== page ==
• A review and consensus policy statement by the American Fisheries Society found several species of Salish Sea Rockfish (Sebastes spp.) to be particularly vulnerable.
  • Over harvest, especially commercial over harvest, is the principal cause for decline of rockfish. Current recreational harvest and incidental by-catch of commercial operations has kept populations suppressed.
  • Puget Sound has the distinction of being the second most threatened complement of fish stocks in North America. Only Chesapeake Bay is worse.
  • Current academic treatises on marine reserves (1) and marine conservation biology (2) recommend scientifically designed marine reserves and advocate 20% of the management area be established and regulated as “no take” fishing zones. Washington State currently has 0.02% of its fisheries management area designated as marine and aquatic reserves and those reserves only qualify as small research projects.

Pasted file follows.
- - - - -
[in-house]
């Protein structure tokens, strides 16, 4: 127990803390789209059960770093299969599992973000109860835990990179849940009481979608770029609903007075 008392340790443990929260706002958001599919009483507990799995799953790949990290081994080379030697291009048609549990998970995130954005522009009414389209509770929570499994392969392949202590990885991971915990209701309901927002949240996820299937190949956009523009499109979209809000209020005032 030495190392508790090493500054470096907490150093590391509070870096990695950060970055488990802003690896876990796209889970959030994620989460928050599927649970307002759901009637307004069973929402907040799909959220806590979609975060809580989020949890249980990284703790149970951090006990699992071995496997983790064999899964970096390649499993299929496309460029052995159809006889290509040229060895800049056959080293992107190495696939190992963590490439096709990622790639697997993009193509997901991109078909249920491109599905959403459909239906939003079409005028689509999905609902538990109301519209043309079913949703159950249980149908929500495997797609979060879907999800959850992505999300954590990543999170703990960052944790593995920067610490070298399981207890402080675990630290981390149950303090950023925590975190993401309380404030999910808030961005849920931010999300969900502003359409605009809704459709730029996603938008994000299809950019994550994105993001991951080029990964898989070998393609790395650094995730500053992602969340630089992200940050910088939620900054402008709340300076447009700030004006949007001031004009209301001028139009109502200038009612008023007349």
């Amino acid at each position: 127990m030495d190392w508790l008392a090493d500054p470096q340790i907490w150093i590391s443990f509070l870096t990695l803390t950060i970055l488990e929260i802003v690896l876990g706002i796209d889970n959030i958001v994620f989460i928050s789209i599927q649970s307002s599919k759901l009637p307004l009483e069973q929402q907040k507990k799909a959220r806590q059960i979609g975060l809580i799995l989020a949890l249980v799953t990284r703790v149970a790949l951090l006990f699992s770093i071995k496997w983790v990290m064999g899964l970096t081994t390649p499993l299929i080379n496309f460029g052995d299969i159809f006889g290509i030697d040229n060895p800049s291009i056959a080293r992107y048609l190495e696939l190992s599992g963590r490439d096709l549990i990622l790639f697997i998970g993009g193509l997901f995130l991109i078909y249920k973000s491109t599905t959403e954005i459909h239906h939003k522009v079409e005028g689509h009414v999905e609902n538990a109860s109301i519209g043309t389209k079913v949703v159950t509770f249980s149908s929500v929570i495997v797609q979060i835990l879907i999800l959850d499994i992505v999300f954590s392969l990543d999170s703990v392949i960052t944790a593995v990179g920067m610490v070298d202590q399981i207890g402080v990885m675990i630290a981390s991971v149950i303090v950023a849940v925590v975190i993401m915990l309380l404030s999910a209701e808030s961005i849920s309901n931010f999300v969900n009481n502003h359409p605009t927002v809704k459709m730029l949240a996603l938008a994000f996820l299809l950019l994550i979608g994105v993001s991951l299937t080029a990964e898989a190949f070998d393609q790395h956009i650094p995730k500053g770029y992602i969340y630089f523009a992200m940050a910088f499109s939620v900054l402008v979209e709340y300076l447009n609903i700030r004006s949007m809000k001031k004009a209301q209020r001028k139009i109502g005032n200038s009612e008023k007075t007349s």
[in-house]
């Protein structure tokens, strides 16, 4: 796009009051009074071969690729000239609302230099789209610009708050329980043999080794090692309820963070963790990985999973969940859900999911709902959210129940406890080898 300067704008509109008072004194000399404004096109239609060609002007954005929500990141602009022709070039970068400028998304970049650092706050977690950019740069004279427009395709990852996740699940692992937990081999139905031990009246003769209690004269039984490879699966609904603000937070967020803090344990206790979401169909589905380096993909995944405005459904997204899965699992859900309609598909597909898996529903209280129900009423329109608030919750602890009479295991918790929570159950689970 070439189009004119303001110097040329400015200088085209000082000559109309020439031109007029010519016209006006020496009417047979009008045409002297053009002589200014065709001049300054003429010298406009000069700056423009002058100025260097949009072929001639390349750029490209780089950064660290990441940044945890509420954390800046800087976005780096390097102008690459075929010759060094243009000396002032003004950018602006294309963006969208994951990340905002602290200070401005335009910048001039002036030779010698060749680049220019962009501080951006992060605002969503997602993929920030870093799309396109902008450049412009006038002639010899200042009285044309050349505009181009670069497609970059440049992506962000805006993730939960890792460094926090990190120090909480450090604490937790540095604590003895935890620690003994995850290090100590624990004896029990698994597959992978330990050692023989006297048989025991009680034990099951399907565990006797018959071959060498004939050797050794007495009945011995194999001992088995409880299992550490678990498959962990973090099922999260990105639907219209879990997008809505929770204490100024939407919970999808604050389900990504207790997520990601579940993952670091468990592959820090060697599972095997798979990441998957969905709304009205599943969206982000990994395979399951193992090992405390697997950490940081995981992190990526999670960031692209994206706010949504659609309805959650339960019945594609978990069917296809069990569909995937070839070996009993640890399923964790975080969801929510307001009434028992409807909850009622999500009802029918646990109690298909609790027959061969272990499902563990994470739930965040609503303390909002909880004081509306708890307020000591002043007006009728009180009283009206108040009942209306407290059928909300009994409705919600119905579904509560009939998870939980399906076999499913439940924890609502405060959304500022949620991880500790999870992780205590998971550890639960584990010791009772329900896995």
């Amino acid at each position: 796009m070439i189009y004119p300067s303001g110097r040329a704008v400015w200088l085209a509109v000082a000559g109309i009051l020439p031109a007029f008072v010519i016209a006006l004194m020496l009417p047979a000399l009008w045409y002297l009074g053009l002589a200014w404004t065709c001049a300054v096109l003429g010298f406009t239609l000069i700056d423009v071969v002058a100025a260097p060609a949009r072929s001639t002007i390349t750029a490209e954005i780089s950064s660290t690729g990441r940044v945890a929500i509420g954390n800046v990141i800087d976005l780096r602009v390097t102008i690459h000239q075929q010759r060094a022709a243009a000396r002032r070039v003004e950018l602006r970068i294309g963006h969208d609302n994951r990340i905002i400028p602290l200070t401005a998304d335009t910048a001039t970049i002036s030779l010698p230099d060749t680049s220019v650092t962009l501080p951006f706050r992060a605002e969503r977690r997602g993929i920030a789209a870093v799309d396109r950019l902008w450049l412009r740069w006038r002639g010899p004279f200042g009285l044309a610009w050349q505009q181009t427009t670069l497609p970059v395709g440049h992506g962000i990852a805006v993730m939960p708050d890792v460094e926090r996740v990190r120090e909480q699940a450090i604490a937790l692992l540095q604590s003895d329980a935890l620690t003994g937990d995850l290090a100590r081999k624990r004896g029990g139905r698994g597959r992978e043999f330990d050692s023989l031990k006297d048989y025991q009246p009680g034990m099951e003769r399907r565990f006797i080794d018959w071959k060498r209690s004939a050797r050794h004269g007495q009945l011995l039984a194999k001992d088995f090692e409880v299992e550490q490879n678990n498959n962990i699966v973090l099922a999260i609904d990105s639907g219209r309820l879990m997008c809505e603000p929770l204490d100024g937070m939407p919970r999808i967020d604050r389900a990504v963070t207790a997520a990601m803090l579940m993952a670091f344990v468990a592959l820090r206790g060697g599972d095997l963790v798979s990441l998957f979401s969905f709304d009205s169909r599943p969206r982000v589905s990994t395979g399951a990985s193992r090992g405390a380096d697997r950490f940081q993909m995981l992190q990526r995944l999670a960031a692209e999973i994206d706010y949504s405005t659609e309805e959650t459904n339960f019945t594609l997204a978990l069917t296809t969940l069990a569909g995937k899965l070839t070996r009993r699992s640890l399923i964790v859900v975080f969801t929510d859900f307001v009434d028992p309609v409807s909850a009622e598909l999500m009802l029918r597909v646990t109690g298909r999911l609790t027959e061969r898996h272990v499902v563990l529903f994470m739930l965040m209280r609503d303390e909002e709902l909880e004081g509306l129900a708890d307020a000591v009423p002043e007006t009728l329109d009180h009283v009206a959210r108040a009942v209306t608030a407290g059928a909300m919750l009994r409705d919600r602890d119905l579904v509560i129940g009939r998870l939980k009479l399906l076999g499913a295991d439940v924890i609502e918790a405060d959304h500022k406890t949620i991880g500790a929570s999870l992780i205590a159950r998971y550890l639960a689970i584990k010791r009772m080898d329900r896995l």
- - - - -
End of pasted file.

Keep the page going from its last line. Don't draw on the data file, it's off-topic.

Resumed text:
• Total marine reserves on the West Coast currently contain less than 1.5% of ocean waters in protected habitat. Also, only 0.04% of the west coast Exclusive Economic Zone is protected. In contrast, 13% of global land areas are protected as parks, reserves and refugia.
  • Recreational, commercial and tribal fishermen are currently harvesting all fish species and populations endemic to the Salish Sea at less than 1% of historic levels. Hatchery production alleviates that production problem. Marine reserves will restore and help make our fisheries sustainable. Unfortunately, fisheries scientists have also shown that hatcheries contribute to genetic drift and harm wild fish populations. They have also shown that net pen farming harms wild fish populations by acting as centers for parasite dispersal to smolts.
    • Around the world 23 nations have established marine reserves to protect biodiversity, ecosystems, manage important fisheries and restore depleted populations of marine plants and animals. Restoration results are generally outstanding if the reserves are large enough and old enough. In a global review of marine reserves, biomass increased 413%, density increased 200%, fish size increased 82% and species diversity increased 71%. Additionally, the global average increase in fish biomass for many different reserves showed a range of 20% to 800% (1,2).